Ukrainian police said on Tuesday Arkady Babchenko succumbed to his wounds on his way to the hospital. His wife found him earlier bleeding at their apartment building and called an ambulance.
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The 41-year-old had multiple gunshot wounds on his back.
Police investigating Babchenko’s killing said they suspect the crime is linked to his work.
“The leading and obvious line of inquiry is that of his professional activities,” Andriy Kryshchenko, Kiev police chief, told Interfax Ukraine news agency.
Babchenko, one of Russia‘s best-known war correspondents, left his country in February 2017, saying he was receiving threats and he was concerned he might be jailed.
He served in the Russian army during the first separatist war in Chechnya during the 1990s and later became a journalist. He worked as a military correspondent for several Russian media outlets.
In the autumn, Babchenko moved to Kiev, where he worked as a host for the Crimean Tatar TV station, ATR.
Ukrainian Prime Minister Volodymyr Groysman said in a social media posting late on Tuesday that he was convinced “the Russian totalitarian machine” had not forgiven Babchenko for what Groysman called his honesty.
Russian Foreign Minister Sergei Lavrov rejected allegations that Moscow was behind the murder of the journalist, calling it part of an anti-Russian campaign, the TASS news agency reported.
Alexander Bortnikov, head of Russia’s Federal Security Service (FSB), said Ukrainian allegations the FSB was behind the killing of Babchenko were nonsense and a provocation, the Interfax news agency reported on Wednesday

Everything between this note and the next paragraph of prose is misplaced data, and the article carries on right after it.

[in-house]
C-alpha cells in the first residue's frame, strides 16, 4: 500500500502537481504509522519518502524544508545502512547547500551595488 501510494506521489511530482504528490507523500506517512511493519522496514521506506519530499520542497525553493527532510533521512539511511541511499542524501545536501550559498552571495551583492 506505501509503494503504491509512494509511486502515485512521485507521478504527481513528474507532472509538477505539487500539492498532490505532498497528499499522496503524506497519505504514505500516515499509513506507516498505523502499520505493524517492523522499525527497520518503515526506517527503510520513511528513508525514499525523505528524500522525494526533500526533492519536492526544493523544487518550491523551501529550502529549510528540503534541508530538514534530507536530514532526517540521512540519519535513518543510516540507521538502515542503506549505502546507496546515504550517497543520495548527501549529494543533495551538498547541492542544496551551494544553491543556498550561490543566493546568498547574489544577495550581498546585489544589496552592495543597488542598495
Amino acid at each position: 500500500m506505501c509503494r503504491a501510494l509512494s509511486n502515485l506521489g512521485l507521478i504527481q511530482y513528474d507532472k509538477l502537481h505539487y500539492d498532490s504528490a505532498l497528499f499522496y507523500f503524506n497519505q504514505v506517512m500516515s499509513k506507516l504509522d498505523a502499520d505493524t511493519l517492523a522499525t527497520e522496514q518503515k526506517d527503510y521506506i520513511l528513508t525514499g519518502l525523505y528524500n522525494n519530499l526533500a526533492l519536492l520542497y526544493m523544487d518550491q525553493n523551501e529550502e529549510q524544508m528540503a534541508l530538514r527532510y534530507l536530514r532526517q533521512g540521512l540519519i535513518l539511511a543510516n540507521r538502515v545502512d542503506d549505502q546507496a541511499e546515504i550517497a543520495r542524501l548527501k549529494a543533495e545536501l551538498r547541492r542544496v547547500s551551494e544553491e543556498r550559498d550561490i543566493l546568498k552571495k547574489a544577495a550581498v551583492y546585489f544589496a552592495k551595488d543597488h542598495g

‘And so it began’
Harlem Desir, the media freedom representative at the Organization for Security and Cooperation in Europe, said he was “horrified” by Babchenko’s death.
“I call on Ukraine authorities to conduct immediate & full investigation,” he said on Twitter.
Some of Babchenko’s articles and posts outraged many Russians. In one Facebook post, he said he felt no regret about the deaths of Russian army choir members and others from a December 2016 plane crash as they were heading to perform before Russian troops in Syria.
He was denounced by pro-Putin politicians and some called for stripping Babchenko of his Russian citizenship.
“I didn’t call for anything or insult anyone. I just reminded my readers that Russia was indiscriminately bombing Aleppo, without recognising that dozens of children were dying in those bombs, their photographs making their way around the world. I also called Russia an aggressor,” Babchenko wrote in an article published in The Guardian.
“After all these wars and deaths, I felt only one thing when I heard that the representatives of Russia’s military had died: indifference. But for some, expressing this on Facebook was not patriotic enough. And so it began.”
Among the plethora of threats and accusations, a “pro-government ultranationalist” TV channel had listed Babchenko as number 10 on its list of “Top 100 Russophobes”.
Two years ago Pavel Sheremet, a Belarussian journalist known for his criticism of his home country’s leadership and his friendship with the slain Russian opposition leader Boris Nemtsov, was blown up in a car bomb in central Kiev.
“Putin’s regime is aimed at those who cannot be broken or intimidated,” Anton Gerashchenko, a Ukrainian lawmaker and adviser to the interior minister, wrote on Facebook.
“Today in Kiev on the threshold of the apartment where he lived, a famous Russian journalist Arkady Babchenko was shot and killed, a consistent opponent of the Putin regime and a friend of Ukraine.”